Vatican: Marian founder’s miracle approved!

It’s official.

The Vatican has announced the approval of a miracle attributed to the intercession of Blessed Stanislaus of Jesus and Mary Papczyński (1631-1701), the Founder of the Congregation of Marian Fathers of the Immaculate Conception of the Most Blessed Virgin Mary.

The approval opens the way for his canonization. The Consistory of the Cardinals will meet, perhaps, in March, during which the Holy Father may announce a canonization date. In all likelihood, the canonization would be held in Rome.

The Marians’ Superior General Fr. Andrzej Pakuła, MIC, said Blessed Stanislaus’ canonization would be a “gift” to the Congregation and to the Church.

“His example of total dedication to Christ and the Church, after the example of the Immaculate Mother of our Lord, would become so great that it will draw us further to a holy life.”

Beatified in 2007, Blessed Stanislaus — referred to as “Father Founder” by the Marians — was a prolific writer who urged the world to contemplate God’s mercy and to turn to Mary Immaculate for her gracious guidance and efficacious care. The Polish native is remembered as a zealous priest who preached and practiced love of God and neighbor.

Living in a war-torn time period, Blessed Stanislaus witnessed thousands of casualties on battlefields and also from dreaded plagues. He, himself, accompanied Polish troops as a chaplain in battles against Turkey in Ukraine in 1674. He was deeply saddened to observe how many people died with no time to prepare to meet their Maker.

After he experienced visions of the Holy Souls in Purgatory, he was moved to engage in, and advocate for, prayer and penance on their behalf. Offering their lives for the Holy Souls in Purgatory remains one of the Marians’ charisms, in addition to spreading devotion to Mary as the Immaculate Conception, operating publishing apostolates, and assisting where the need is greatest, including in parishes, shrines, and missions.

Blessed Stanislaus’ crowning achievement came in 1670 when, after many hardships and setbacks, he founded the Marians, the Church’s first men’s religious order dedicated to the Immaculate Conception.

The Marians point to Divine Providence to explain the interesting fact that in the charism of Blessed Stanislaus so many themes reoccur later in the message of Divine Mercy, as revealed to St. Faustina in the 1930s, which the Marians have promoted since 1941.

In words that were later to be echoed in St. Faustina’s revelations, Blessed Stanislaus wrote, “The most merciful Savior of the world cares for the salvation of all people, and not only does He have in consideration the happiness of the just, but also, or even mainly, of the sinners.” As Jesus told St. Faustina, “The greater the sinner, the greater the right he has to My mercy” (Diary of Saint Maria Faustina Kowalska, 723).

The Vatican announced the approval of the miracle on Jan. 21. It involved the healing of a 20-year-old woman in Poland shortly after Blessed Stanislaus’ beatification. The woman was suffering from a respiratory problem that resembled that of a common cold. All attempts at treatment with a variety of antibiotics ended in failure. Her condition deteriorated. She lost consciousness, and her body began to shut down. The doctor informed the family that her lungs were destroyed and her death was imminent.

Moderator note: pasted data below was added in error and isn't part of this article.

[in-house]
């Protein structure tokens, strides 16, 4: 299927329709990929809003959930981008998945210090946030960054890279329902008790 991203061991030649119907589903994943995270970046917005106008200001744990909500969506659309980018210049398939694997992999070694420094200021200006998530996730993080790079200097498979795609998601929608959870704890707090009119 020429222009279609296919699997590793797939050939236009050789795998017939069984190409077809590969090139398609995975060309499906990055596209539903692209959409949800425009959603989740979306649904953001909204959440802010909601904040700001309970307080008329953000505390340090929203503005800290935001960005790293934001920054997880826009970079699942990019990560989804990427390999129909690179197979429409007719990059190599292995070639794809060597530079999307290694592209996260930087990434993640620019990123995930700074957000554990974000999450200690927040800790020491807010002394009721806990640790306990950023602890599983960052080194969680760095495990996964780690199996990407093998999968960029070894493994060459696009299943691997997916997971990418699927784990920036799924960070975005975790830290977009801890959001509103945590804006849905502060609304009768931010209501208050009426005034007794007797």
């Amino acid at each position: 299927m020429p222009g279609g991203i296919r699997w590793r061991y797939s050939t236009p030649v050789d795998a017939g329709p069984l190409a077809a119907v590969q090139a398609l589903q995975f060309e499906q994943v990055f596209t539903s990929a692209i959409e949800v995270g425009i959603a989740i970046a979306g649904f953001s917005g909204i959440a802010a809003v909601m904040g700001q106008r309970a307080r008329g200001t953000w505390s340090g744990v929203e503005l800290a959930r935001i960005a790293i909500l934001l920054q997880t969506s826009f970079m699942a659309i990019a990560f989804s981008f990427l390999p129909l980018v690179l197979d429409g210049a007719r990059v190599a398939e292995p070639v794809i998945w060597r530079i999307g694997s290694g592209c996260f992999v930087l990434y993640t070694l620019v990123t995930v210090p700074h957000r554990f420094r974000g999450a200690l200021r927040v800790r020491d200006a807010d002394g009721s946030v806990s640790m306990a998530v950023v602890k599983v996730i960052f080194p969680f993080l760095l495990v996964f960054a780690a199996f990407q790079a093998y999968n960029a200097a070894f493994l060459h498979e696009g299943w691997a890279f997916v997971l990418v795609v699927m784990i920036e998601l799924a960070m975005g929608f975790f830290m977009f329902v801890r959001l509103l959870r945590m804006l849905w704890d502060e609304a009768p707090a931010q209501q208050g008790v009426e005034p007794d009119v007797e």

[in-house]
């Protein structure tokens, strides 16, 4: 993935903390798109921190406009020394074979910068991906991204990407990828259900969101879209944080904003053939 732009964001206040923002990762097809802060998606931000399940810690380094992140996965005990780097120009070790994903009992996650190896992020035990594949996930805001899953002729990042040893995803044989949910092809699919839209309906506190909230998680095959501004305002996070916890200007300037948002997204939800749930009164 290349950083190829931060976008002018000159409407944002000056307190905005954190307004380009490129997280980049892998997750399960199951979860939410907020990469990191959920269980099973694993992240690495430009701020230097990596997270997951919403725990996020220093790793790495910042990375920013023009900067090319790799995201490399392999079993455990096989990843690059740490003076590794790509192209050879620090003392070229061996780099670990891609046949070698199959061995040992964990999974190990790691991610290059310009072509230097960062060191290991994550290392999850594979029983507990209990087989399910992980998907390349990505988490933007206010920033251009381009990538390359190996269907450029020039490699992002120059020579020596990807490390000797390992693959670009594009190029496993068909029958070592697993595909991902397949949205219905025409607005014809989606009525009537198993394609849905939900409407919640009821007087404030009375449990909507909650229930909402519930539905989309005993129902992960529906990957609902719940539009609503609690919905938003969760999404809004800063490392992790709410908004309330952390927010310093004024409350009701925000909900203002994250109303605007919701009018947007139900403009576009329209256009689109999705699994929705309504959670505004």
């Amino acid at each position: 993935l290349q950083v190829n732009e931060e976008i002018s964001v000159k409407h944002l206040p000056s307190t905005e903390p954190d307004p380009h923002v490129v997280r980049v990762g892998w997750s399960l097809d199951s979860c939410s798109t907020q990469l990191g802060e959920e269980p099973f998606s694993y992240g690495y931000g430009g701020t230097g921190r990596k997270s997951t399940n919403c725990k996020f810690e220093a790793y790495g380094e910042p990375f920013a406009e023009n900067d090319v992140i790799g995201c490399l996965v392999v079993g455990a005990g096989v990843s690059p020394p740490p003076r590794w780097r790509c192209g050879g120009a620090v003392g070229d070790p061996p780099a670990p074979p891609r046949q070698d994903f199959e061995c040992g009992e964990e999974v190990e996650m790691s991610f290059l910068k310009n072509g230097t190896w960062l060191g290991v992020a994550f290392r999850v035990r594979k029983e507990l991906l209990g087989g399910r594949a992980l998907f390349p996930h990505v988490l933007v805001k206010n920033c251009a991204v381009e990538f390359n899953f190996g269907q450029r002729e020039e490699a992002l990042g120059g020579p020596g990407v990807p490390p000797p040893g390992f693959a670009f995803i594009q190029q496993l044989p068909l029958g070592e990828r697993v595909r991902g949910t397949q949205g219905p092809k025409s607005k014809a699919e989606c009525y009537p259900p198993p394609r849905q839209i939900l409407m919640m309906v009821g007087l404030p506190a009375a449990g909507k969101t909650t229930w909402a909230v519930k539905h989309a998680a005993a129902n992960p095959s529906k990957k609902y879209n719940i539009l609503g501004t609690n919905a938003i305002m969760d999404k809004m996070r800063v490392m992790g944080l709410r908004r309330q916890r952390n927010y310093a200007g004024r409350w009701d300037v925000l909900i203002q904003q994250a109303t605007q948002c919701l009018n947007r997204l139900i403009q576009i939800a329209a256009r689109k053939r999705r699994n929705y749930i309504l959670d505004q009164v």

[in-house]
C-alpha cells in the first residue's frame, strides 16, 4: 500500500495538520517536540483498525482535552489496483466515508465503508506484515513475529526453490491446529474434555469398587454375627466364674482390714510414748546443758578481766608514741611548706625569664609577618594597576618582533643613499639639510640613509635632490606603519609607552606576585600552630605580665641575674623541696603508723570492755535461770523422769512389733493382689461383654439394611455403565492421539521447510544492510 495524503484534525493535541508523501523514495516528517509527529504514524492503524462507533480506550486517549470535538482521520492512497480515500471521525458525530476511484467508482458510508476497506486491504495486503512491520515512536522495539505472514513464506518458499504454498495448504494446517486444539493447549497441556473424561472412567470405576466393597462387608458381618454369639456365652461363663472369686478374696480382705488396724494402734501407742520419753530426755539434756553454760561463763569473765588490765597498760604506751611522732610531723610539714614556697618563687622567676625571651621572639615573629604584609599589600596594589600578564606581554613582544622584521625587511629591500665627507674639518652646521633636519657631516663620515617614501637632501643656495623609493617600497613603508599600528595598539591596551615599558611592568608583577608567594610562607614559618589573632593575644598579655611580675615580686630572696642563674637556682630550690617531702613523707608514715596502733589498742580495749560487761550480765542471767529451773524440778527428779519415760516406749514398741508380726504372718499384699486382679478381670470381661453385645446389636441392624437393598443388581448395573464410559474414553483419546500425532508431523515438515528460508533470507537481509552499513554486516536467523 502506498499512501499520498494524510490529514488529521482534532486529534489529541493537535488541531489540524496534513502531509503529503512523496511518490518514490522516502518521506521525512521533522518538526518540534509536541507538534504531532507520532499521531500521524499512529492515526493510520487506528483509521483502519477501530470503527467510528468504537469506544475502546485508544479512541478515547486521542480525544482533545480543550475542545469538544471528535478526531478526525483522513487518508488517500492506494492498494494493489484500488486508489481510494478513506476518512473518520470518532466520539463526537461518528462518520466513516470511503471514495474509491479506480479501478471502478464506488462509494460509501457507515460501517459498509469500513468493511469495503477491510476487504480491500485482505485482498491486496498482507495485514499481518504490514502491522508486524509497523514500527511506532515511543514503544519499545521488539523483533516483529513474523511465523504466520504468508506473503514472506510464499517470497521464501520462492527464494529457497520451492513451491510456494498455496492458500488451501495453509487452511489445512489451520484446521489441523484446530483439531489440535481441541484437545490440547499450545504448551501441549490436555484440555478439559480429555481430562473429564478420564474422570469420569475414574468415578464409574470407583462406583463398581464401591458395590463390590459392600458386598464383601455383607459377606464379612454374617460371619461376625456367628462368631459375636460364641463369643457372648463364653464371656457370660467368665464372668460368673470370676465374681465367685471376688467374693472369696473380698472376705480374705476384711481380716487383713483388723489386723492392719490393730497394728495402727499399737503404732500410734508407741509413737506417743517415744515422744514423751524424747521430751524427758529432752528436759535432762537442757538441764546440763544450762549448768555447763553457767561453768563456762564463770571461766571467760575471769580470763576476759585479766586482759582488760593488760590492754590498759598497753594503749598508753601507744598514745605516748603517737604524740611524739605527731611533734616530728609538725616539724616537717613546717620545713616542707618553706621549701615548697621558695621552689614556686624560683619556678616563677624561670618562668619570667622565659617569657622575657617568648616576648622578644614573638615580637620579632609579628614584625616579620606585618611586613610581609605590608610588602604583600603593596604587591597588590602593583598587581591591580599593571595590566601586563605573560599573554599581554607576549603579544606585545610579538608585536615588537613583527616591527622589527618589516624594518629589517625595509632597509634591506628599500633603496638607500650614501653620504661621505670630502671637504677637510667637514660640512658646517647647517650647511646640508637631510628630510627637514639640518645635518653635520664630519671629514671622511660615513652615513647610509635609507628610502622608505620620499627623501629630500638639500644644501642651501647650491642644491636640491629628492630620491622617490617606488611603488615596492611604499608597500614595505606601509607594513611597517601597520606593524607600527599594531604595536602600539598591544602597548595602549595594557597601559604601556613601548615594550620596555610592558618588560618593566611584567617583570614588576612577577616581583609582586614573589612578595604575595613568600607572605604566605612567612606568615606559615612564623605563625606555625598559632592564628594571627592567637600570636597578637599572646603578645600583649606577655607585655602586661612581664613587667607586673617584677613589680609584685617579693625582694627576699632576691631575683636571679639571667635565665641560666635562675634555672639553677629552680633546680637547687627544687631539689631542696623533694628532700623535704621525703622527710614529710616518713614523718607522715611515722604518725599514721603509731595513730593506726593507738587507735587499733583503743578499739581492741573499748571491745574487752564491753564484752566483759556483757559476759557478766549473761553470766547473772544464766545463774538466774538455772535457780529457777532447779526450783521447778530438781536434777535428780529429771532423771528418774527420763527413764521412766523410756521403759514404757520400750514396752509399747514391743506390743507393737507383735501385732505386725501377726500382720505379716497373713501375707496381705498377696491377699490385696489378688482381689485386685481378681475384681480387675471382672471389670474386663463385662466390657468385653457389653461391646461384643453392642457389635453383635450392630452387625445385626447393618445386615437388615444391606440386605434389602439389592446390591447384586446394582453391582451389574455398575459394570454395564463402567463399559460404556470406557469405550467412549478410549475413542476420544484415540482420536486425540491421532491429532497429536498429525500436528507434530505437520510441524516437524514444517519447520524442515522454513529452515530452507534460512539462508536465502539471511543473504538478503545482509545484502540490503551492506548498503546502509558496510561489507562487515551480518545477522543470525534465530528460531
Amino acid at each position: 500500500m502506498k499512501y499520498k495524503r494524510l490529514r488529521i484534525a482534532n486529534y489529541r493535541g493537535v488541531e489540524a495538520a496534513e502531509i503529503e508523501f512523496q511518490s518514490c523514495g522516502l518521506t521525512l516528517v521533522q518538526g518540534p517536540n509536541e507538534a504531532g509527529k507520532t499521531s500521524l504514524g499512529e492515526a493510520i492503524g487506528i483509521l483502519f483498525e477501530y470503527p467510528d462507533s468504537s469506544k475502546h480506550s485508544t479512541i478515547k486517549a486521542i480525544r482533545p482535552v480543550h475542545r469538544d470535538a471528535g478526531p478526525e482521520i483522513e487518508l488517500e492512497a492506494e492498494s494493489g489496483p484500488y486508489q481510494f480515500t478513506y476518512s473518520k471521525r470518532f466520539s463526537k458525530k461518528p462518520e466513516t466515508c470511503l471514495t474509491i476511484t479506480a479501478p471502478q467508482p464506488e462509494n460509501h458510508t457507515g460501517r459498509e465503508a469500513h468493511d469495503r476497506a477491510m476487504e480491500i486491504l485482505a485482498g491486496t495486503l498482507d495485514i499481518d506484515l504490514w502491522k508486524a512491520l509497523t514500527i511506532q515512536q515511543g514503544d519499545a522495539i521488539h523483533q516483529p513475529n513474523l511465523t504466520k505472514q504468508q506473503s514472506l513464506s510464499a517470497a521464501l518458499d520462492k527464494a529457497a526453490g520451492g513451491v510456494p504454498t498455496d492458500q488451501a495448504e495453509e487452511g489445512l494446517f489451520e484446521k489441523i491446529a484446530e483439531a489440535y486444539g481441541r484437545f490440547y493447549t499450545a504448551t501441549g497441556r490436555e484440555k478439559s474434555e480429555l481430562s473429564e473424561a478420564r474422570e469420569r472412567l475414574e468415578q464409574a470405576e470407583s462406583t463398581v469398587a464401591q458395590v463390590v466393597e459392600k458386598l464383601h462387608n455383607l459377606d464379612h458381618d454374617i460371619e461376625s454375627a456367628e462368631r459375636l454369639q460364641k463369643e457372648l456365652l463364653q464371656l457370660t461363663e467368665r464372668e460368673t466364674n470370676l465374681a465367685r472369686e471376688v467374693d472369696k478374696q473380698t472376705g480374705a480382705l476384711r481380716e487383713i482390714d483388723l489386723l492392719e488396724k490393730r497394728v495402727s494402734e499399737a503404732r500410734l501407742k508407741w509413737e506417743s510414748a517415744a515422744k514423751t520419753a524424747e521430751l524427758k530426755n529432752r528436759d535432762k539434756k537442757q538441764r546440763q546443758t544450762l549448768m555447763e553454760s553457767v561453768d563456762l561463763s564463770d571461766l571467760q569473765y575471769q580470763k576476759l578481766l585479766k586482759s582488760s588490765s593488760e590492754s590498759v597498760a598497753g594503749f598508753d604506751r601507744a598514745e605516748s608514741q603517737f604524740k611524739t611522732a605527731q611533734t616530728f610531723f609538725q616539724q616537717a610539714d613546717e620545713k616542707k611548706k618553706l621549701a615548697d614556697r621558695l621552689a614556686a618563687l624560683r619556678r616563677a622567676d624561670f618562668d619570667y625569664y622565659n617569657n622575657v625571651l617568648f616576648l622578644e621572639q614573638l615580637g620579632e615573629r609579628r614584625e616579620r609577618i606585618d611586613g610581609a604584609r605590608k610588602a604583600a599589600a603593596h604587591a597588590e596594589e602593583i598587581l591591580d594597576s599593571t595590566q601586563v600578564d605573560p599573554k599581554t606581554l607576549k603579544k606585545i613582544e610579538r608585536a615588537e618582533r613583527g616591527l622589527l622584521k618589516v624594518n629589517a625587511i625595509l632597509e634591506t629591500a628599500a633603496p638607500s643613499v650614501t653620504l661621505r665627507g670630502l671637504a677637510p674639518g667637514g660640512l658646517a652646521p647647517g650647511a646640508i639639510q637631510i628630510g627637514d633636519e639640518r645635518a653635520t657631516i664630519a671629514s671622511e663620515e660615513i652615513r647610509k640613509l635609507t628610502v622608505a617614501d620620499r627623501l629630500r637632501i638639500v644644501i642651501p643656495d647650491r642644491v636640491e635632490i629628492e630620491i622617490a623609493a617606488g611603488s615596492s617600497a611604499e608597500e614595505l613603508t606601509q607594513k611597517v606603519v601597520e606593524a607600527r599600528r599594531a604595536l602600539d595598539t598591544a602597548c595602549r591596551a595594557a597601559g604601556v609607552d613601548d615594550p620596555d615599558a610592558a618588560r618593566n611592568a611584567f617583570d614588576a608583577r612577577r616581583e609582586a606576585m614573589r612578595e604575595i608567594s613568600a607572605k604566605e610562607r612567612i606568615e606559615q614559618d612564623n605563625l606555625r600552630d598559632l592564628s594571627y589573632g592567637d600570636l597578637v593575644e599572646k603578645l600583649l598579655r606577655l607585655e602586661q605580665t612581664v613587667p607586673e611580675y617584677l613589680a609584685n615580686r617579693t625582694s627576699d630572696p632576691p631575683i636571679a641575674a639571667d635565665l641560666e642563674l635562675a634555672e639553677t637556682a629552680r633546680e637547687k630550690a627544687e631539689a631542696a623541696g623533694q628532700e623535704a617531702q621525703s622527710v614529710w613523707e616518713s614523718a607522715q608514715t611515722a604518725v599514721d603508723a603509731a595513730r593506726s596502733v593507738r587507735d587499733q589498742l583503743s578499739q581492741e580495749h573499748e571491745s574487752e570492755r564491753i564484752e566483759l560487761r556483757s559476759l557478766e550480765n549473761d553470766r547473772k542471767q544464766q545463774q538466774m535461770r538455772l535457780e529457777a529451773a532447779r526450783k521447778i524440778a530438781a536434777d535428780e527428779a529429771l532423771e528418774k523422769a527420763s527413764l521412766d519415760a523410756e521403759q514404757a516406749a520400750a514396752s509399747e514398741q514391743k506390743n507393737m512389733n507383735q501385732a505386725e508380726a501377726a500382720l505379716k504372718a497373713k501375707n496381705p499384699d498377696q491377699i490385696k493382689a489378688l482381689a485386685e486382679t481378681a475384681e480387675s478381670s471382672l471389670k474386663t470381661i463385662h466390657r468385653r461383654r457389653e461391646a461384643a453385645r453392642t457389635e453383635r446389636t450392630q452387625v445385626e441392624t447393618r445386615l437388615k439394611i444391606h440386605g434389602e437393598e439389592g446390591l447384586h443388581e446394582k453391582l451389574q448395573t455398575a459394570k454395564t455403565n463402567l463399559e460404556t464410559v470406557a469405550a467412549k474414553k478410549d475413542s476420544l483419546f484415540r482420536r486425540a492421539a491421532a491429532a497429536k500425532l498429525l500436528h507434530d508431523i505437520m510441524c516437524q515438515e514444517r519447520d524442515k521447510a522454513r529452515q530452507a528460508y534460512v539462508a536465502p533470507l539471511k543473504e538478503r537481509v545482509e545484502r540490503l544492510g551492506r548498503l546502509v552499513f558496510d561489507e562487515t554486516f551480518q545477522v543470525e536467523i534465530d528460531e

After consultation with the family, the doctors decided to remove her from life support. This was on Wednesday of the Holy Week. The mother, filled with grief, went to her parish church to pray. There, a catechist noticed her crying, approached her, and handed her a booklet that contained instructions on praying a novena through the intercession of Blessed Stanislaus. The woman urged the mother to recite it and to place confidence in God’s grace working through Blessed Stanislaus. The mother, together with her husband and other family members, began to pray the novena.

Even though the woman had been removed from life support, she did not die. To the contrary, she regained consciousness. Several days into the novena, the woman fully recovered. Seeing the turnaround in her condition, the doctors took an x-ray of her lungs. This was on the ninth day (the last day) of the novena. To their total disbelief, her lungs were fully healed, resembling those of a newborn infant.

She was discharged from the hospital during Easter week with a cure that medical science had no explanation. She proceeded with her wedding plans, as arranged before her illness. Within a few weeks, the wedding took place. She married the young man, who, though weak in faith, remained at her bedside day and night while she was in the hospital. They now have two children, and her health is in perfect order.

A medical team of the Holy See reviewed the case, and on Sept. 17, 2015 (coincidentally, the 314th anniversary of his death), the team unanimously affirmed that the woman’s cure has no natural or scientific explanation. On Nov. 10, a team of theologians declared the healing occurred through the intercession of Blessed Stanislaus. The Congregation for the Causes of the Saints then approved the miracle on Jan. 13. Then, on Jan. 21, Pope Francis authorized the promulgation of the decree from the Congregation for the Causes of Saints.

“This is a holy man, someone we can turn to in prayer and learn from,” says Br. Andrew Maczynski, MIC, vice-postulator in North America and Asia for the Marian Causes of Canonization.